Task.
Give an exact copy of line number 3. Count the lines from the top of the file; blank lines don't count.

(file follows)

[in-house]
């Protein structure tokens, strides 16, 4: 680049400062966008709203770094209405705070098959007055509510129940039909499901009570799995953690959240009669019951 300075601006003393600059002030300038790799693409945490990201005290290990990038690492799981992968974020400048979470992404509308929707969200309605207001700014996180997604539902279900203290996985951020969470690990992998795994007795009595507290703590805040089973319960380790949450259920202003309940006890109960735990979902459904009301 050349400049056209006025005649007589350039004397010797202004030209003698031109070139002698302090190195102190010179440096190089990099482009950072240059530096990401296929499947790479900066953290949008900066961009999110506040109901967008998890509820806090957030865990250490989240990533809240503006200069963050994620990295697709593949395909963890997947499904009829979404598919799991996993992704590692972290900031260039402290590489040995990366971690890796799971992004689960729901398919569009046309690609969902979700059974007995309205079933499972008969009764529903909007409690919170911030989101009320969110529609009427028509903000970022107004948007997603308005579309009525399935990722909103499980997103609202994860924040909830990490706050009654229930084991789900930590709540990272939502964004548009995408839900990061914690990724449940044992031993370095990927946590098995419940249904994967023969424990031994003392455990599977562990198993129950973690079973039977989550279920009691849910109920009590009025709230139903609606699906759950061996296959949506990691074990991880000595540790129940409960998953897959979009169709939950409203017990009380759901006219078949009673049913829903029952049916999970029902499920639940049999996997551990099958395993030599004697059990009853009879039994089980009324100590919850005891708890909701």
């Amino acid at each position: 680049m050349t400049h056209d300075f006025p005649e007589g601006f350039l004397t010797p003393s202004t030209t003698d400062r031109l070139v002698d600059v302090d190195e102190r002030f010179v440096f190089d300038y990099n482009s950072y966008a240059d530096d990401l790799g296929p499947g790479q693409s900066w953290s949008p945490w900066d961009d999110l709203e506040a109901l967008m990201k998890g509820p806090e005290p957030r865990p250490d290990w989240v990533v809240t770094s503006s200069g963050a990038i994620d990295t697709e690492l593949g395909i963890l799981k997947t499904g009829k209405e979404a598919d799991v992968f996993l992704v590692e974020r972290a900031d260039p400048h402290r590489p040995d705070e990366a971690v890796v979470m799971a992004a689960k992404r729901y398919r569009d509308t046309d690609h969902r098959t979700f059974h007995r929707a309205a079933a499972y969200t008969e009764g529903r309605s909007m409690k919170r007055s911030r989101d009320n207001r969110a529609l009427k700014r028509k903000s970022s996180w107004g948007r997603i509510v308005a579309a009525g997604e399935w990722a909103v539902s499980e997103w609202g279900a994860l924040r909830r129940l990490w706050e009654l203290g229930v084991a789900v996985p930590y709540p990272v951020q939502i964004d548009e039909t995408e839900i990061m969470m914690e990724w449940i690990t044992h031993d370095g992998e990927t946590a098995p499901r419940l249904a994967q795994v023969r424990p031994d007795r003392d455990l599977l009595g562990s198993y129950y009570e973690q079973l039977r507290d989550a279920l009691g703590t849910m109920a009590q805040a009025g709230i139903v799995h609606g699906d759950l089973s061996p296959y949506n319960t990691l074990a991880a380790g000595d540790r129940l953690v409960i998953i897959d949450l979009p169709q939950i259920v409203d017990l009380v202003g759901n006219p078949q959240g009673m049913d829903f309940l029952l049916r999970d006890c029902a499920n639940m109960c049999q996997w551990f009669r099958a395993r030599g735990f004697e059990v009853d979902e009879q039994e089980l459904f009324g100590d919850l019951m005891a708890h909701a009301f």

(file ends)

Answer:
């Amino acid at each position: 680049m050349t400049h056209d300075f006025p005649e007589g601006f350039l004397t010797p003393s202004t030209t003698d400062r031109l070139v002698d600059v302090d190195e102190r002030f010179v440096f190089d300038y990099n482009s950072y966008a240059d530096d990401l790799g296929p499947g790479q693409s900066w953290s949008p945490w900066d961009d999110l709203e506040a109901l967008m990201k998890g509820p806090e005290p957030r865990p250490d290990w989240v990533v809240t770094s503006s200069g963050a990038i994620d990295t697709e690492l593949g395909i963890l799981k997947t499904g009829k209405e979404a598919d799991v992968f996993l992704v590692e974020r972290a900031d260039p400048h402290r590489p040995d705070e990366a971690v890796v979470m799971a992004a689960k992404r729901y398919r569009d509308t046309d690609h969902r098959t979700f059974h007995r929707a309205a079933a499972y969200t008969e009764g529903r309605s909007m409690k919170r007055s911030r989101d009320n207001r969110a529609l009427k700014r028509k903000s970022s996180w107004g948007r997603i509510v308005a579309a009525g997604e399935w990722a909103v539902s499980e997103w609202g279900a994860l924040r909830r129940l990490w706050e009654l203290g229930v084991a789900v996985p930590y709540p990272v951020q939502i964004d548009e039909t995408e839900i990061m969470m914690e990724w449940i690990t044992h031993d370095g992998e990927t946590a098995p499901r419940l249904a994967q795994v023969r424990p031994d007795r003392d455990l599977l009595g562990s198993y129950y009570e973690q079973l039977r507290d989550a279920l009691g703590t849910m109920a009590q805040a009025g709230i139903v799995h609606g699906d759950l089973s061996p296959y949506n319960t990691l074990a991880a380790g000595d540790r129940l953690v409960i998953i897959d949450l979009p169709q939950i259920v409203d017990l009380v202003g759901n006219p078949q959240g009673m049913d829903f309940l029952l049916r999970d006890c029902a499920n639940m109960c049999q996997w551990f009669r099958a395993r030599g735990f004697e059990v009853d979902e009879q039994e089980l459904f009324g100590d919850l019951m005891a708890h909701a009301f």